Python is intended to be fun, lighthearted, and even whimsical – named as tribute to the British comedy group Monty Python. Example code often contains humorous references as variable names and values. An active community of developers creates and maintains powerful tools, such as Pandas, SQLalchemy, and Numpy, under the guidance of the Python Software Foundation (PSF).

Free and Open-Source

The Python language is free and open-source, as its license allows distribution for either free or commercial applications. Additionally, the source code for any package is usually distributed as human-readable text files, and may be changed or distributed according to its own license. Because Python applications are not distributed as compiled, executable files, they are not naturally obfuscated and may be easily read and uderstood.

Style Principles

Python Enhancement Protocols (PEPs) state principles which guide developers both in style and structural approach, specifically PEP 20 “The Zen of Python” and PEP 8 “Python Style Guide.” Accordingly, Python is known for two major concepts: the idea of pythonic code and the “Batteries Included” approach. The full collection of PEPs encompasses the history of the Python language and community. Code is pythonic when it follows the conventions of clarity and maintainability. Although Python is “self-documenting” (documentation strings may be accessed easily from command line applications), the community prefers readability through descriptive naming and and proper formatting. Additionally, Python language keywords are explicit and intuitive. The purposes of Lists and Dictionaries, for example, are easy for novices and experts in other fields to understand, compared to equivalent types in other languages. Pythonic code also refers to the idea that “there should be one—and preferably only one—obvious way to do it.” There are many ways to solve problems in Python, but the “obvious” solution will more closely follow language principles.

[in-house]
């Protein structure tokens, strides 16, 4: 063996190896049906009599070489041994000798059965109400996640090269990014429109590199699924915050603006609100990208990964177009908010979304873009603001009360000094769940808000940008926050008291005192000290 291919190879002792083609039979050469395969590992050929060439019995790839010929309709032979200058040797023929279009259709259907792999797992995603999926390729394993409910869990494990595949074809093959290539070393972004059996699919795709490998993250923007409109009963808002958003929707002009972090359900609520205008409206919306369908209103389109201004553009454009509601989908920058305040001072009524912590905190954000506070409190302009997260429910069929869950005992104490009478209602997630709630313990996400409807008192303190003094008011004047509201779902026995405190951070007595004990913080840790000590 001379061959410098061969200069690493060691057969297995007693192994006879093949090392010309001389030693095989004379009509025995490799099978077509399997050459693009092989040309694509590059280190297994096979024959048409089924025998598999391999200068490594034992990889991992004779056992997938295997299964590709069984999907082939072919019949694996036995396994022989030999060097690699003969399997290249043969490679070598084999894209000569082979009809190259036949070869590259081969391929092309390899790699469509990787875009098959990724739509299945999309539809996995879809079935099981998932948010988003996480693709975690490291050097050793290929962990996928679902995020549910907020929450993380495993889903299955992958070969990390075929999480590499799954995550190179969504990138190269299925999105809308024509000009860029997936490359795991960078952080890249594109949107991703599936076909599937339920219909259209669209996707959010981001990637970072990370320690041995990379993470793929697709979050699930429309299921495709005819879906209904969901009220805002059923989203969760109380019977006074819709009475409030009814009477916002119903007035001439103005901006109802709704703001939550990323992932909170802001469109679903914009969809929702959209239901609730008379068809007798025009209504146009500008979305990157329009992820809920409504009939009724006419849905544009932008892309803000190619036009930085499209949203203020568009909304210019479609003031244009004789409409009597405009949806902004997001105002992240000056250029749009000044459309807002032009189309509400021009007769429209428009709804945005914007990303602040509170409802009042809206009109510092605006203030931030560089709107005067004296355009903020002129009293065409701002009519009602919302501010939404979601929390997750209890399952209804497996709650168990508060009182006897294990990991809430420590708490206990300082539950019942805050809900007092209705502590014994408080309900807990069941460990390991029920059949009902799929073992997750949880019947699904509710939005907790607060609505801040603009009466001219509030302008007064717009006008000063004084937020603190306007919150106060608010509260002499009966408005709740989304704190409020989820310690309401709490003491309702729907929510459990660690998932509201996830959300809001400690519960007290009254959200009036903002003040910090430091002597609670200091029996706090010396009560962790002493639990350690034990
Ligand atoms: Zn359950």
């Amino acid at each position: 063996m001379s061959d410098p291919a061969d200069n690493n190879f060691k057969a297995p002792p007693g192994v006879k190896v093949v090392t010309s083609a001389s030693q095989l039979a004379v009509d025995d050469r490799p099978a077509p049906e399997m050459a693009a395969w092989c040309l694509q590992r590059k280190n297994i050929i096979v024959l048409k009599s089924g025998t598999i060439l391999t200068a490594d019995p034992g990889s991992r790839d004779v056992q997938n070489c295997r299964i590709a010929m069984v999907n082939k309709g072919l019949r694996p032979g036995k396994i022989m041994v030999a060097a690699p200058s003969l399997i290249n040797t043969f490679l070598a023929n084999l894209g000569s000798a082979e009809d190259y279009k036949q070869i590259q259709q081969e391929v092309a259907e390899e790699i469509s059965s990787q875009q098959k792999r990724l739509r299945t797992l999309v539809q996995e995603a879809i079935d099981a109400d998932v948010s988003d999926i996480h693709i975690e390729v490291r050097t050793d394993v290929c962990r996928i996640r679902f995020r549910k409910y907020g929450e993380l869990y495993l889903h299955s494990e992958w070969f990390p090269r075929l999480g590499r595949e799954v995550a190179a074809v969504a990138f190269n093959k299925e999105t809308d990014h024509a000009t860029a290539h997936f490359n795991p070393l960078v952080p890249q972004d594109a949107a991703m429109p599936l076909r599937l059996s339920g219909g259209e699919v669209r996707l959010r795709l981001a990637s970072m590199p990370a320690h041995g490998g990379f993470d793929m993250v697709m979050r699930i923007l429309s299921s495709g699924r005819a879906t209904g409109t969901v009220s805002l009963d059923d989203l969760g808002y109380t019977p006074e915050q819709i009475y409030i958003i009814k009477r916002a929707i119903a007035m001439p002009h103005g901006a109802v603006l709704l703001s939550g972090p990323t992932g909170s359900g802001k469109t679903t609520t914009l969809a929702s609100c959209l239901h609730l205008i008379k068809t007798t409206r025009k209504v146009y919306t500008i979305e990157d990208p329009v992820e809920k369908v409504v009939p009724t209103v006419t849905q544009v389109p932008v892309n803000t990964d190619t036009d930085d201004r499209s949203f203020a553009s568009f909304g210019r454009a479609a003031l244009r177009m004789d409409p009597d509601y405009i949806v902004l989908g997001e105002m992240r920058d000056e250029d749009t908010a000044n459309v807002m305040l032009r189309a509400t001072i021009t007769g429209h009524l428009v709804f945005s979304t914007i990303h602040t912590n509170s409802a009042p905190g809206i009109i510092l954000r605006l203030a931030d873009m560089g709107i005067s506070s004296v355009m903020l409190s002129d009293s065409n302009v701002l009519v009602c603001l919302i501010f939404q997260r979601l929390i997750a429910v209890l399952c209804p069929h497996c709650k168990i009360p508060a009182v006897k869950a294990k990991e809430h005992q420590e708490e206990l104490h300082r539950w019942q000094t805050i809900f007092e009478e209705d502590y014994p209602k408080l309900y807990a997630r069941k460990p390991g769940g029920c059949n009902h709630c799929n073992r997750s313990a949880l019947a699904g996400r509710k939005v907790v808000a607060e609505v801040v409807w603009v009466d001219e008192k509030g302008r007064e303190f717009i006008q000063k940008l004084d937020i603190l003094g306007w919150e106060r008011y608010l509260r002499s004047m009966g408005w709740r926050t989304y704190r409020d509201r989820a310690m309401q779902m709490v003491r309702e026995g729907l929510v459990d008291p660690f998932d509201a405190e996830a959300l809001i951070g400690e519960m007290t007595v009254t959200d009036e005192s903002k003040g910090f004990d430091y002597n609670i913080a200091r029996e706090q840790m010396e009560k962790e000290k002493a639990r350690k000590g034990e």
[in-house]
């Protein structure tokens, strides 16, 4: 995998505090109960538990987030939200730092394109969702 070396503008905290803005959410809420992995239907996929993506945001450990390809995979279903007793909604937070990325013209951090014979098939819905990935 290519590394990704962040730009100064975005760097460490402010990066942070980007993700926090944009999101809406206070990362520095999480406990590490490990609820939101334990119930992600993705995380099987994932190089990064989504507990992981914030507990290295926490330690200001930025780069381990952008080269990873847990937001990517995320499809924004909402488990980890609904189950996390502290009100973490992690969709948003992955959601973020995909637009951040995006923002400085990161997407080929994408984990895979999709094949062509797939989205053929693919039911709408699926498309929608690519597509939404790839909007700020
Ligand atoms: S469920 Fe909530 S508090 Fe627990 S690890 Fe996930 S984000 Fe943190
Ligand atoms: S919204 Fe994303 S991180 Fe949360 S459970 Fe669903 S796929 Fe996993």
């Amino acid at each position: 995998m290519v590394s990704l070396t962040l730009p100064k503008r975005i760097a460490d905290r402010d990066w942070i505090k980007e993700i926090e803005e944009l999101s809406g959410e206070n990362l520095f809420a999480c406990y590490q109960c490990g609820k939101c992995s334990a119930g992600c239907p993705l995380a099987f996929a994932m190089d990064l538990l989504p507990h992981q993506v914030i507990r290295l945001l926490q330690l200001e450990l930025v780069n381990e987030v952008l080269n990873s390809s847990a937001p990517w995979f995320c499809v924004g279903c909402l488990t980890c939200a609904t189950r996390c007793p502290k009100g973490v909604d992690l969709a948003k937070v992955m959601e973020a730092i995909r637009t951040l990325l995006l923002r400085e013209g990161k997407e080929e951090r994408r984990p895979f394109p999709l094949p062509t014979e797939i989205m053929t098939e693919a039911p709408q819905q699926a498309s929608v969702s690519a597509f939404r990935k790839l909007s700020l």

Batteries Included